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  1. Espin, Sherry PhD, RN
  2. D'Arpino, Maryanne MScN, CHE, RN, CHE
  3. Indar, Alyssa MN, RN
  4. Gross, Marketa MN, RN


Background: Nearly 10% of patients experience a harmful patient safety incident in the hospital setting. Current evidence focuses on incident reporting, whereas little is known about how incidents are managed within organizations.


Purpose: The aim of this study was to explore processes, tools, and resources for incident management in Canadian health care organizations.


Methods: Qualitative focus groups were conducted with key stakeholders, representing clinicians, managers, executives, governors, patients, and families (n = 45).


Results: Qualitative data were thematically analyzed and presented as 3 themes: (1) variations in incident reporting and management; (2) simplification of the incident management process; and (3) need for leadership to support just culture and redefine harm.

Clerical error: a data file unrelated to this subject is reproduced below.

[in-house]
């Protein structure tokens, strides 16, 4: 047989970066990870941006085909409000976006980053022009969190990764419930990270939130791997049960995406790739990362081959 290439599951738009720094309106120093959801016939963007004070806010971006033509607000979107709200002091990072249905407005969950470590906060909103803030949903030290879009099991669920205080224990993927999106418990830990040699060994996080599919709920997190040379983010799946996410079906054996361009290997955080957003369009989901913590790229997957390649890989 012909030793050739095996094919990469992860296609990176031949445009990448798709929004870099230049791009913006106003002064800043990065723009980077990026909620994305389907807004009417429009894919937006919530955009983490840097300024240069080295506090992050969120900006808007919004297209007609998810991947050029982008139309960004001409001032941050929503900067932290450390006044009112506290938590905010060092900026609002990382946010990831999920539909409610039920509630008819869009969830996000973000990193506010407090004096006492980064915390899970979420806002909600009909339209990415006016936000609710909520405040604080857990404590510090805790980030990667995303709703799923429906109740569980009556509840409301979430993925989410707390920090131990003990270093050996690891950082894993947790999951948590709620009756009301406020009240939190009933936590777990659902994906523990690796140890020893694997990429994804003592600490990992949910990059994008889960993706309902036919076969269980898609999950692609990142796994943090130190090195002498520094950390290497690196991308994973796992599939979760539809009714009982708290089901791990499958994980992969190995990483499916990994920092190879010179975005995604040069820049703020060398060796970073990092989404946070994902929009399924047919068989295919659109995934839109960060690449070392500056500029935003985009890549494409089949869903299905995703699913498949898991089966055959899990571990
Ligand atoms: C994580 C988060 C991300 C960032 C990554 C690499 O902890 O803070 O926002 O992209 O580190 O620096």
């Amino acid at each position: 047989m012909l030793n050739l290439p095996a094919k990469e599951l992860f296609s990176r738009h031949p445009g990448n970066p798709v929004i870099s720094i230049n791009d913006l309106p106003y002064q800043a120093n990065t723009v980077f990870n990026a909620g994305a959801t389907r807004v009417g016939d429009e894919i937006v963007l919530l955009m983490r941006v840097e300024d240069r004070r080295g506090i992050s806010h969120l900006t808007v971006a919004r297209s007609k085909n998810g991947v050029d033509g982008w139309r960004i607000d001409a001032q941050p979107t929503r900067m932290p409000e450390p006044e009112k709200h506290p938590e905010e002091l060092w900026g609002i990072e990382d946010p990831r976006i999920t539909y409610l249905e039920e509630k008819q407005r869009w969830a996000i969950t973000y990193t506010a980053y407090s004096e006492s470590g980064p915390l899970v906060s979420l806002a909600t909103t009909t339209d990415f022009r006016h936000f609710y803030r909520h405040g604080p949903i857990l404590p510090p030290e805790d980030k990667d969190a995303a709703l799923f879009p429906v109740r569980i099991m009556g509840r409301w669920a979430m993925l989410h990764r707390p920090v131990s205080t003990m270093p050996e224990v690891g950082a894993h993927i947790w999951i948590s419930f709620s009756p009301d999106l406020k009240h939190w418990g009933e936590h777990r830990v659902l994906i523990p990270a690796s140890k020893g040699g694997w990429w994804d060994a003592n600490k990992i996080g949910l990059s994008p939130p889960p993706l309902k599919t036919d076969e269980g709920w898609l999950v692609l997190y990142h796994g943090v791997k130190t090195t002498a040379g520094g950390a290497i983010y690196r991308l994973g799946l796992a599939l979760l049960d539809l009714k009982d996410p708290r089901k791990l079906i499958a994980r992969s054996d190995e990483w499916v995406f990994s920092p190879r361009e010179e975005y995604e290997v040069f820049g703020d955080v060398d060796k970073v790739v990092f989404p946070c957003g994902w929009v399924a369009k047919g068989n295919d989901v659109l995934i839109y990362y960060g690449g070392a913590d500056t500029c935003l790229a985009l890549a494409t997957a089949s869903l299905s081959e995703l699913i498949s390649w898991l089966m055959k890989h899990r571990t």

Conclusion: The study findings support and inform efforts to create a patient safety culture in Canadian and international health care organizations. There is a need to develop a standardized, accessible incident reporting and management system for use across health care sectors to promote continuous learning and improvement about patient safety.